Category Archives: Legal History

Analysis of the game of chess; a new edition, greatly enlarged. By A. D. Philidor.

The 18th century was a wealth of knowledge, exploration and rapidly growing technology and expanding record-keeping made possible by advances in the printing press. In its determination to preserve the century of revolution, Gale initiated a revolution of its own: … Continue reading

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Absolutism in Renaissance Milan: Plenitude of Power under the Visconti and the Sforza 1329-1535

Absolutism in Renaissance Milan shows how authority above the law, once the preserve of pope and emperor, was claimed by the ruling Milanese dynasties, the Visconti and the Sforza, and why this privilege was finally abandoned by Francesco II Sforza … Continue reading

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Law as Institutional Normative Order (The Edinburgh Center for Law and Society)

MacCormick’s “Institutions of Law” is the culmination of a lifetime’s work in legal theory by one of the world’s most respected legal theorists. Featuring an impressive collection of contributions from well-known legal theorists from around the world, all of whom … Continue reading

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Murder Was Not a Crime: Homicide and Power in the Roman Republic

Embarking on a unique study of Roman criminal law, Judy Gaughan has developed a novel understanding of the nature of social and political power dynamics in republican government. Revealing the significant relationship between political power and attitudes toward homicide in … Continue reading

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Law in Medieval Russia (Law in Eastern Europe)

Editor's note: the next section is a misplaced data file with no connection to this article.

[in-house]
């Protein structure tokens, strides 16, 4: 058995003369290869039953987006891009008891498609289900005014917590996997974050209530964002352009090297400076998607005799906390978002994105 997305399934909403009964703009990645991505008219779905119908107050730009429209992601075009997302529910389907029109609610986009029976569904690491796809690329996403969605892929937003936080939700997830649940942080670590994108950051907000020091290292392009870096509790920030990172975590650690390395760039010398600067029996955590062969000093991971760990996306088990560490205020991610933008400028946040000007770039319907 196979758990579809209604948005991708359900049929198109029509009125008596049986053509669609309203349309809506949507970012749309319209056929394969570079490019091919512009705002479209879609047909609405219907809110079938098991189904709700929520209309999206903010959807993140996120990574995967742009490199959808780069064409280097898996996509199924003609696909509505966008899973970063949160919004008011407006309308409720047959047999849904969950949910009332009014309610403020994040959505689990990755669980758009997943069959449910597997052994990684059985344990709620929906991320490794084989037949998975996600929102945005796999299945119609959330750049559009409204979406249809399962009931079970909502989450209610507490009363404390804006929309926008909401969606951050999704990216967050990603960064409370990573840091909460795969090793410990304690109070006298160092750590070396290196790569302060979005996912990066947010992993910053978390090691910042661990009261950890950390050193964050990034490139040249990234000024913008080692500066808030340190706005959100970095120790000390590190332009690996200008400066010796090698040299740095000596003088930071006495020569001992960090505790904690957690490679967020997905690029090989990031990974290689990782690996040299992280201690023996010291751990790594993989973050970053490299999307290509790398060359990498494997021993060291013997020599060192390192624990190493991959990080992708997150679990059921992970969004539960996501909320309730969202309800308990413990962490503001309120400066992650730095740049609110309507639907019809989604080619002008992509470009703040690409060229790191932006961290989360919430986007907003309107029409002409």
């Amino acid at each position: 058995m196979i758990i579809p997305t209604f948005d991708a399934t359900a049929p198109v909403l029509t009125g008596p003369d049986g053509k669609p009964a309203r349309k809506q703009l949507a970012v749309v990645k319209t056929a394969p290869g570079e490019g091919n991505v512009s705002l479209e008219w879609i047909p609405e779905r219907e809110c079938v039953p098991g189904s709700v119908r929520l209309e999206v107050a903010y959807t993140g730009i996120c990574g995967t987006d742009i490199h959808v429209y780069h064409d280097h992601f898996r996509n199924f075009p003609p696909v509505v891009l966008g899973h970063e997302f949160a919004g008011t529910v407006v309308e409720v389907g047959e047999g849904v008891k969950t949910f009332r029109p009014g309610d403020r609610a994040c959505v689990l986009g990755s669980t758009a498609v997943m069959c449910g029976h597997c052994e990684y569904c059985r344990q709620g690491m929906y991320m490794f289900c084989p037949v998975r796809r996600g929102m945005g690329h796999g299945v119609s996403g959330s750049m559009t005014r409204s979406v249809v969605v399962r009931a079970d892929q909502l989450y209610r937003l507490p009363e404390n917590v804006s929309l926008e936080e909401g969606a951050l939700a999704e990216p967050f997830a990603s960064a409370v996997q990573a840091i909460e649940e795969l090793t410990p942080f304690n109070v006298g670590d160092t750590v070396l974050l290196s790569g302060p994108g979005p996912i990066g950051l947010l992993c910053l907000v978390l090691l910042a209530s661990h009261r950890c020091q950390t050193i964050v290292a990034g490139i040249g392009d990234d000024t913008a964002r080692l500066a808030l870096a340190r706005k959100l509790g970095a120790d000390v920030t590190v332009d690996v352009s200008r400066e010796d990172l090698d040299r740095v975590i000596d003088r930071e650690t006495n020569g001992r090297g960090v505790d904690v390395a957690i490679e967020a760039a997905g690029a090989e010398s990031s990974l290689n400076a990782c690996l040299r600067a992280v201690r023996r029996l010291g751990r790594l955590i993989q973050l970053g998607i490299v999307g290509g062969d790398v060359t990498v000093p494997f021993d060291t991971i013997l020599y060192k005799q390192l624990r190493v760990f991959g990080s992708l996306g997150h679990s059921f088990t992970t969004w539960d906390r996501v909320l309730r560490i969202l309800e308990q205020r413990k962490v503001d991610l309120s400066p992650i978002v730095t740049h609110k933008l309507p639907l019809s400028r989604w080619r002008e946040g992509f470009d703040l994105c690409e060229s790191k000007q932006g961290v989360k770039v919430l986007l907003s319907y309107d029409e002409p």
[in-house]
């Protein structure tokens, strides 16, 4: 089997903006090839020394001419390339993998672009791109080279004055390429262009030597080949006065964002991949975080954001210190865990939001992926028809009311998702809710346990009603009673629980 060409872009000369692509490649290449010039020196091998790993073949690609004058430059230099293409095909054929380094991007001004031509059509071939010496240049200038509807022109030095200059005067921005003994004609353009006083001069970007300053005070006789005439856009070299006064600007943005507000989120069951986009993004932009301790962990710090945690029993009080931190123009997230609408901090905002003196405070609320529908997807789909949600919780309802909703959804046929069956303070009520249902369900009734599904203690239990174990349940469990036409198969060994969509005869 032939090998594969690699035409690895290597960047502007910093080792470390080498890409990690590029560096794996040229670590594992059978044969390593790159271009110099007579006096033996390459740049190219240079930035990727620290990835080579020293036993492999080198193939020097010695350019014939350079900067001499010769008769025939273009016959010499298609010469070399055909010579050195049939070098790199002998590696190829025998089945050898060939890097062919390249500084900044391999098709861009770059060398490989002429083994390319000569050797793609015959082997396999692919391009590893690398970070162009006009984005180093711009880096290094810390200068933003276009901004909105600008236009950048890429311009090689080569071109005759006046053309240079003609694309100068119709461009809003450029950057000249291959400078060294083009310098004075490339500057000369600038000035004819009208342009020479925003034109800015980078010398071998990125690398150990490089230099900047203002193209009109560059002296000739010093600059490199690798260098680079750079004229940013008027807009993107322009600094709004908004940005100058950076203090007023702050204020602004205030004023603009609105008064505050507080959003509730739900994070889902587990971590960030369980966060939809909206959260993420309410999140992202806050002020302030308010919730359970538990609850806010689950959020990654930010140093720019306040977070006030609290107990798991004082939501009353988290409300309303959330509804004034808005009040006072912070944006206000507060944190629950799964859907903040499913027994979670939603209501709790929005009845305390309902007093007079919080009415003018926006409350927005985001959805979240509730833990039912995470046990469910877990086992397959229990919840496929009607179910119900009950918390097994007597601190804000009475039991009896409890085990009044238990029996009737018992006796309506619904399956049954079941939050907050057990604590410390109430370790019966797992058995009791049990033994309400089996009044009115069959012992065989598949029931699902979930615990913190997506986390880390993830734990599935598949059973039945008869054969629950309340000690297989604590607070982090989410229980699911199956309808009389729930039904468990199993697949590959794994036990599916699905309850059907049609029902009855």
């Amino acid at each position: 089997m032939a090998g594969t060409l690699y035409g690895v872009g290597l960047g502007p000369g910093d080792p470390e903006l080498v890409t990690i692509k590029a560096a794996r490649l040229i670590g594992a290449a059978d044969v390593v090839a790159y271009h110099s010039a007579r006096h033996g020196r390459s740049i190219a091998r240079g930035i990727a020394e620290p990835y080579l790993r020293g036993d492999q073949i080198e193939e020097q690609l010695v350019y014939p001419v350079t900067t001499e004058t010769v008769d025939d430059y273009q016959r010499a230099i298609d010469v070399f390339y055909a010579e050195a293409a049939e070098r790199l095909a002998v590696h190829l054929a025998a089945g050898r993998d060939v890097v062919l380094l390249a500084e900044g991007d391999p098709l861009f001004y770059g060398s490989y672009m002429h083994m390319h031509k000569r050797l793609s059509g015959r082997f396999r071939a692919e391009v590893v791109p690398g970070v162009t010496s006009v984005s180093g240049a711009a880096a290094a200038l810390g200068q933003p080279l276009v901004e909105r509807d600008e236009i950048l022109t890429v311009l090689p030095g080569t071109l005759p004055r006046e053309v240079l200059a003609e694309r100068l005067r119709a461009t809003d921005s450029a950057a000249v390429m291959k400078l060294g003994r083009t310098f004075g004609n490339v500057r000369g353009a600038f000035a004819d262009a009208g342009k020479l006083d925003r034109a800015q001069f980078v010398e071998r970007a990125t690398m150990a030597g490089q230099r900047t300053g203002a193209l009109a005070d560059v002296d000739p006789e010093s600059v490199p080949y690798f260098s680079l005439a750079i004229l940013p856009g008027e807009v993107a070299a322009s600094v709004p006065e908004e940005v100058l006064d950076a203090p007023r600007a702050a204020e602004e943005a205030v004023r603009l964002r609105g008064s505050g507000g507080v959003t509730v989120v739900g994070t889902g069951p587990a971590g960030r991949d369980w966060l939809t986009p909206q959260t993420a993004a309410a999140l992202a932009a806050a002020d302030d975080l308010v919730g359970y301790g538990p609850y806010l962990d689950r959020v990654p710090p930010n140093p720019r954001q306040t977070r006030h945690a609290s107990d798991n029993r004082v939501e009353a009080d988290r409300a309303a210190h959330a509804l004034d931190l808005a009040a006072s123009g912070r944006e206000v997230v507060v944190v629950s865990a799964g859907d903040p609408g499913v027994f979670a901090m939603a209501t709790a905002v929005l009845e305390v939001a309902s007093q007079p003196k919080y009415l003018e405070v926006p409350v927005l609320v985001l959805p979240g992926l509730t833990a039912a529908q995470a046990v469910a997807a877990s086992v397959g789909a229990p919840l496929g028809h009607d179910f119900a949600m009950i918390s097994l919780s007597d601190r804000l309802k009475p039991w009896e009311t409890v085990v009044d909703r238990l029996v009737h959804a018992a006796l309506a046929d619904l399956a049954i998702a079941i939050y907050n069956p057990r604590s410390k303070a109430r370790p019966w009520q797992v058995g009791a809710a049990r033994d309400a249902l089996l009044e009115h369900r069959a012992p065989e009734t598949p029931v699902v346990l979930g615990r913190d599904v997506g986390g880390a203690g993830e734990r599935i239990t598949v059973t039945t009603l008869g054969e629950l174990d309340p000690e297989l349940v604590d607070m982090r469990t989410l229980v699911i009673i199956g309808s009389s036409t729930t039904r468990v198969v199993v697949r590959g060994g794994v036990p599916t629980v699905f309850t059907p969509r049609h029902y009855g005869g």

Much of what we know about the colourful Russian middle ages comes from legal sources: the treaties of Russian-Scandinavian warlords with the Byzantine emperors, the gradual penetration of Christianity and Byzantine institutions, the endless game of war and peace among … Continue reading

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Law and Judicial Duty

Philip Hamburger’s Law and Judicial Duty traces the early history of what is today called “judicial review.” Working from previously unexplored evidence, Hamburger questions the very concept of judicial review. Although decisions holding statutes unconstitutional are these days considered instances … Continue reading

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Writing Greek Law

The use of writing in the development of Greek law was unique. In this comparative study Professor Gagarin shows the reader how Greek law developed and explains why it became so different from the legal systems with which most legal … Continue reading

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The Classical Foundations of the American Constitution: Prevailing Wisdom

The Framers of the American Constitution were substantially influenced by ancient history and classical political theory, as exemplified by their education, the availability of classical readings, and their inculcation in classical republican values. This volume explores how the Framing generation … Continue reading

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The Legacies of Law: Long-Run Consequences of Legal Development in South Africa, 1652-2000

This highly original book examines the function of legal norms and institutions in the transition to – and from – apartheid. It sheds light on the neglected relationship between path dependence and the law. The Legacies of Law demonstrates that … Continue reading

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Who Owns the Sky?: The Struggle to Control Airspace from the Wright Brothers On

In the summer of 1900, a zeppelin stayed aloft for a full eighteen minutes above Lake Constance and mankind found itself at the edge of a new world. Where many saw hope and the dawn of another era, one man … Continue reading

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